The approaching holidays can be a bright and wonderful time of the year. It can also lead to some tough times for people living with MS. While friends and family gather to bask in the warmth of the season, we can sometimes feel “less-than.”
No one would want a gift from the damaged and discounted goods table; why, goes the faulty logic, would someone want us?
For people in supportive and loving relationships, this may seem like an unfounded worry. But even I hear whispers of the little voice of doubt creep into my head in the dark hours when I am alone with my thoughts.
And, let’s face it, these fears are not unfounded.
Dating and relationship-building is tough work in a culture of perfection. We need to whiten our teeth, wear expensive clothes and pretty shoes if we’re going to attract a potential mate. How are we going to find and then pursue Mr. or Miss Right if we have optic neuritis or use a forearm crutch?
Being overlooked for a year-end promotion can be easy when the bosses see us in a wheelchair. Family may continue to ask more of us than we can deliver during the hectic holidays, or they just stop asking (or talking to us at all) all together…
For many of us, our financial situation has been compromised by MS. Whether it’s lower income, high insurance costs or the price of medications; budgeting for gifts can make us feel more like Ebenezer than Elf.
We know it’s not logical to think of it this way, but sometimes it feels like it’s Christmas on the Island of Misfit Toys and we are destined to be marooned there for the rest of our lives; unwanted, unloved, and damaged misfits.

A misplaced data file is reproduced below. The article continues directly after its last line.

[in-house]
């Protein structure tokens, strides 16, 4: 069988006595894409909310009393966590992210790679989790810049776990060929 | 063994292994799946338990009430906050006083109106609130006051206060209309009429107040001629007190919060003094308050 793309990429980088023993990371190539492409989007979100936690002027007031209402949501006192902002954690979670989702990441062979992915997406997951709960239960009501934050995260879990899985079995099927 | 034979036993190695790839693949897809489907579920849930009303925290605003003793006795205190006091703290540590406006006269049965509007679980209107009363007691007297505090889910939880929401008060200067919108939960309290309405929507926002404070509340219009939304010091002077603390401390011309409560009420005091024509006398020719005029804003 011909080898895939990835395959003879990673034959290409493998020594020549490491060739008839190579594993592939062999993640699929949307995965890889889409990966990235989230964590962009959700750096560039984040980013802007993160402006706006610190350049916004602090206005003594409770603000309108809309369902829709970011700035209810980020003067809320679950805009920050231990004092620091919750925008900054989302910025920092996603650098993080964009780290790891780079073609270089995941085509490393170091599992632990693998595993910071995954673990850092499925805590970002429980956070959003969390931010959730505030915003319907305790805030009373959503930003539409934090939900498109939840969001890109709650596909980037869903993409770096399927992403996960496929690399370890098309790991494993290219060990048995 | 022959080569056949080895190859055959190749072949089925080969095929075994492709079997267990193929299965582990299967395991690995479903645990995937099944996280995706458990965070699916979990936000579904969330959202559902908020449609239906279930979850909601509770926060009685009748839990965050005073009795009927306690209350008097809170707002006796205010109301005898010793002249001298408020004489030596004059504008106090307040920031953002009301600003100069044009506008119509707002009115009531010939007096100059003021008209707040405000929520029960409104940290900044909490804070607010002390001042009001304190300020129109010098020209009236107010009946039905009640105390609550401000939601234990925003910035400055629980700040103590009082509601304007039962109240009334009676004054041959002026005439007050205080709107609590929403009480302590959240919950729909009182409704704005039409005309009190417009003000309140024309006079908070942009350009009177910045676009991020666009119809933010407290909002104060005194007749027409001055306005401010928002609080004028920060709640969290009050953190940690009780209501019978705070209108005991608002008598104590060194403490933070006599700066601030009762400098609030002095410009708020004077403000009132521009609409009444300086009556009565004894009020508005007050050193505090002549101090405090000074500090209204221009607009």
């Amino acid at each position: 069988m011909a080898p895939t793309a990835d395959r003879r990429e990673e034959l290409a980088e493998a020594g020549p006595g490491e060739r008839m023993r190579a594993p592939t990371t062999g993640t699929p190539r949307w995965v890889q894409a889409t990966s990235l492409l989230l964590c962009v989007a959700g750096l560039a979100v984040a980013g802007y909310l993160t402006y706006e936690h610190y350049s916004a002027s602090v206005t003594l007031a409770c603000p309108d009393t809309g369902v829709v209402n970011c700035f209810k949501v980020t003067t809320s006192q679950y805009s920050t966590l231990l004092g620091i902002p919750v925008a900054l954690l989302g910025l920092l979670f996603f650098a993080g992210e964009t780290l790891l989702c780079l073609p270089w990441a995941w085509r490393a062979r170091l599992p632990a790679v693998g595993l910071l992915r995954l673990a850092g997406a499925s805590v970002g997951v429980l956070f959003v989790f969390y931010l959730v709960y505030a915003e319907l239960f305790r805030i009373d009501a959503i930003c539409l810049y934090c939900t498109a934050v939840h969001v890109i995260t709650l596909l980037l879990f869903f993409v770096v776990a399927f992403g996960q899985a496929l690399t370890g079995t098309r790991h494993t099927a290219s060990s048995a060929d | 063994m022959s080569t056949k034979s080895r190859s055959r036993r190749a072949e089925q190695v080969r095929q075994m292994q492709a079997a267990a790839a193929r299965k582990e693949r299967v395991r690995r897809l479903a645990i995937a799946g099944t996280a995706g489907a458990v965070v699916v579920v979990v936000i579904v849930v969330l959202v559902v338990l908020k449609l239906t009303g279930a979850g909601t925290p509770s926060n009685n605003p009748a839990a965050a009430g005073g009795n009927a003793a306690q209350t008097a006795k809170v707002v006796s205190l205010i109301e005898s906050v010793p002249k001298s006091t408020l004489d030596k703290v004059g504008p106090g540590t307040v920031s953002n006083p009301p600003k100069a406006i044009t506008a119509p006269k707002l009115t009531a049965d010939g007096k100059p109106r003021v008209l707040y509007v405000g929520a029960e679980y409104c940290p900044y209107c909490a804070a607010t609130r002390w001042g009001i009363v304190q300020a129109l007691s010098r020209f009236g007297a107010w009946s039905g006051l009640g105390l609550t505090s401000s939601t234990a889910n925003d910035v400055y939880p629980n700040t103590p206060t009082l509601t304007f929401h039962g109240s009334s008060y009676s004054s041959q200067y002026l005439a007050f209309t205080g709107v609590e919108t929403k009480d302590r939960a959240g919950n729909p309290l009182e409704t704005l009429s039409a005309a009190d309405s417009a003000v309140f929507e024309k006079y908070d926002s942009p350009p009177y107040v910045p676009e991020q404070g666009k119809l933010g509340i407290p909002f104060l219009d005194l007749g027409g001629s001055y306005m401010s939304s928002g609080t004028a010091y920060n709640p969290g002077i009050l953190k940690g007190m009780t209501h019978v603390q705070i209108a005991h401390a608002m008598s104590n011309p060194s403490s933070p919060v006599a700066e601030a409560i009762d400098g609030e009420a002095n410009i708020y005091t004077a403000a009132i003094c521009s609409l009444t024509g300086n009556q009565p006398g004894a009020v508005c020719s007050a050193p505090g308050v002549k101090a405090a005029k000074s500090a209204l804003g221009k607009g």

I have no cure for this sentiment. I can only offer to you the hard-fought knowledge that we do have worth and value, and that we can enrich the world around us if given the opportunity.
I urge those in our community who are finding this time of year to be particularly difficult on any level to reach out to your local office of the Society or to an MS Navigator (1-800-344-4867). They will be able to help you to find resources to get you through the difficult patch and off that island.
It is strength – rather than weakness – that leads us to ask for help when we feel alone, unloved and damaged. I have been there and can attest that my local chapter made all the difference in the world for me.
My name is Trevis Gleason and I live with multiple sclerosis. I may have a few things wrong with me, but I’m far from “damaged goods” and so are all of us.
Wishing you and your family the best of health.
Editor’s Note: Not everyone with multiple sclerosis experiences each and every symptom we know can be caused by the disease. Likewise, not all of us experience many of the difficult emotional issues that MS can bring. Just because you haven’t felt the things about which I write today, I would ask that we all show respect to those who have and are feeling them.